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 Table of Contents  
Year : 2018  |  Volume : 2  |  Issue : 2  |  Page : 74-77

Autoimplantation therapy for recalcitrant viral warts

1 Department of Skin, MGM Medical College, Aurangabad, Maharashtra, India
2 Department of Dermatology, KEM Hospital, Pune, Maharashtra, India
3 Consultant Dermatologist, Niramaya Hospital, Pune, Maharashtra, India

Date of Web Publication10-Jul-2018

Correspondence Address:
Dhanashree Santosh Bhide
B-8 Malati Madhav Apartment, 819, Bhandarkar Road, Pune - 411 004, Maharashtra
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Source of Support: None, Conflict of Interest: None

DOI: 10.4103/CDR.CDR_12_17

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Background: Various methods for treatment of warts have been practiced; however, in areas such as the beard area or in patients having multiple lesions, recurrence can be a problem. In such situations, autoimplantation therapy can be a useful adjunct. Aim: The aim of the study was to evaluate the efficacy of autoimplantation of viral wart as a treatment option for extensive and recalcitrant warts. Materials and Methods: Twenty-five consecutive patients who presented with recalcitrant warts in a private clinic in Pune and at MGM Medical College in Aurangabad were included in the study. They were followed up for a period of 1 year and evaluated for clearance of lesions. Results: There was complete clearance in 22 patients, 3 patients failed to show any clinical improvement. Conclusion: Autoimplantation of wart is a promising therapeutic option in extensive and recalcitrant warts where most of the treatment options failed to show satisfactory results. However, there are no predictive parameters for the expected outcome.

Keywords: Autoimplantation of wart, human papillomavirus, viral warts

How to cite this article:
Gulanikar AD, Bhide DS, Pethe SA. Autoimplantation therapy for recalcitrant viral warts. Clin Dermatol Rev 2018;2:74-7

How to cite this URL:
Gulanikar AD, Bhide DS, Pethe SA. Autoimplantation therapy for recalcitrant viral warts. Clin Dermatol Rev [serial online] 2018 [cited 2022 Sep 29];2:74-7. Available from: https://www.cdriadvlkn.org/text.asp?2018/2/2/74/236335

  Introduction Top

Cutaneous warts are commonly seen in dermatology practice with an overall prevalence of 7%–10%. They are most commonly found on the hands and feet but can also be found on the face, eyelids, and torso. The causative agent is human papillomavirus (HPV). There are over hundred identified types of HPV; the most common types of cutaneous warts are Types 1, 2, 3, 4, 7, 10, 27, and 57. Cutaneous warts can present in various forms and sizes. Various clinical manifestations are verruca vulgaris, verruca plana, verruca palmaris and plantaris, and genital warts or condyloma acuminata. Without treatment, cutaneous warts can resolve spontaneously within 1–2 years. In some patients, they persist despite repeated treatments and become recalcitrant. There are no definite guidelines for treating recalcitrant warts, and available options include destruction treatments (e.g., cauterizing techniques such as chemicals, electrocautery, radiofrequency, lasers, and cryocautery), intralesional chemotherapy (e.g., bleomycin and 5-fluorouracil), and intralesional immune therapy. Systemic retinoids, oral zinc, Bacille Calmette–Guérin vaccination, levamisole photodynamic therapy, and topical sensitizers such as dinitrochlorobenzene are some of the other modalities tried in the treatment of warts.[1],[2] There is no consensus on the prevalence and most effective treatment for recalcitrant warts. Widespread and recalcitrant wart lesions cause embarrassment and psychological distress to the patients. It is a therapeutic challenge for the treating dermatologist. Till date, no effective vaccine is available against all the subtypes of this virus. Autoimplantation of viral wart particles in subcutaneous tissue or in the dermis is thought to upregulate cell-mediated immunity leading to clearance of warts. Based on this hypothesis, autoimplantation as a treatment option is proposed for recalcitrant and extensive warts.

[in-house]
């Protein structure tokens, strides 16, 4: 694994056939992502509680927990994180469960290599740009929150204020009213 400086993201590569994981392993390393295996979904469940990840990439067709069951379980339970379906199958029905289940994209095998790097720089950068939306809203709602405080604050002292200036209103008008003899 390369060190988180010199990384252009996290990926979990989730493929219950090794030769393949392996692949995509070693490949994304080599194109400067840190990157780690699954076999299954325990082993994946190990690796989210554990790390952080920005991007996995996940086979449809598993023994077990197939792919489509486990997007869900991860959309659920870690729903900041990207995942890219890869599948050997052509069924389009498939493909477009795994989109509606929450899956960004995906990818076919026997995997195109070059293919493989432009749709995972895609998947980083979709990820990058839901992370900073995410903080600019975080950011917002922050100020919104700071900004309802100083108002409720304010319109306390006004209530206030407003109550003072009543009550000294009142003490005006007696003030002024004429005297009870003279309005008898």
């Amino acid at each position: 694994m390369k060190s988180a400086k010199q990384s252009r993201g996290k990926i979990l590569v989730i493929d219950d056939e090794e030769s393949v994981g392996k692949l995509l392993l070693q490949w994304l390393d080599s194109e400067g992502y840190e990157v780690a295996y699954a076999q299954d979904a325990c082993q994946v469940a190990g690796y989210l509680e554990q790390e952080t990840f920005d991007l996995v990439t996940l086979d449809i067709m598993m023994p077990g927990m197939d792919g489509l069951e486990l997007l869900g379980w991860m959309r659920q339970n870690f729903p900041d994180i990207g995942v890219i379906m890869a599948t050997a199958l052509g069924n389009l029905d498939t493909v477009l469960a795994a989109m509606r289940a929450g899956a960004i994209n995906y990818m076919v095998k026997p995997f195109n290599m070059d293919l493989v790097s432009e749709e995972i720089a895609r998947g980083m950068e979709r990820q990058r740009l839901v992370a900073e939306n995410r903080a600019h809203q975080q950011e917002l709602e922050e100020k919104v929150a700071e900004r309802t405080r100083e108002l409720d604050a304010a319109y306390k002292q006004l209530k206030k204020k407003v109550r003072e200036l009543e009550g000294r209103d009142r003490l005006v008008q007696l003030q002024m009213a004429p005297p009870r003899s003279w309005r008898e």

Materials and Methods Top

The study was carried out in KEM Hospital Pune, MGM Medical College, Aurangabad and private clinic in Pune. The total duration was of 2 years. Total clinical clearance of lesion was considered as end point.

Recurrence of viral warts in spite of repeated treatments and extensive nature of the problem were the criteria for autoimplantation. As a general rule, patients showing the reappearance of warts after 4–5 sessions of selected treatment options or failing to improve were grouped in the category of recalcitrant warts.[3]

Inclusion criteria

  • Recalcitrant viral wart as per above definition
  • Patients above 18 years.

Exclusion criteria

  • Immunocompromised patients, pregnancy, lactation, immunosuppressed state, intake of immunomodulatory drugs, and organ transplant patients
  • Patients below 18 years
  • Patients with major medical illness in the past 6 months.


Detailed counseling regarding nature of treatment, probable outcome, and the need of the treatment was done. Written consent was taken. Relevant investigations such as complete blood count, blood sugar levels, and venereal disease research laboratory were carried out in the selected patients.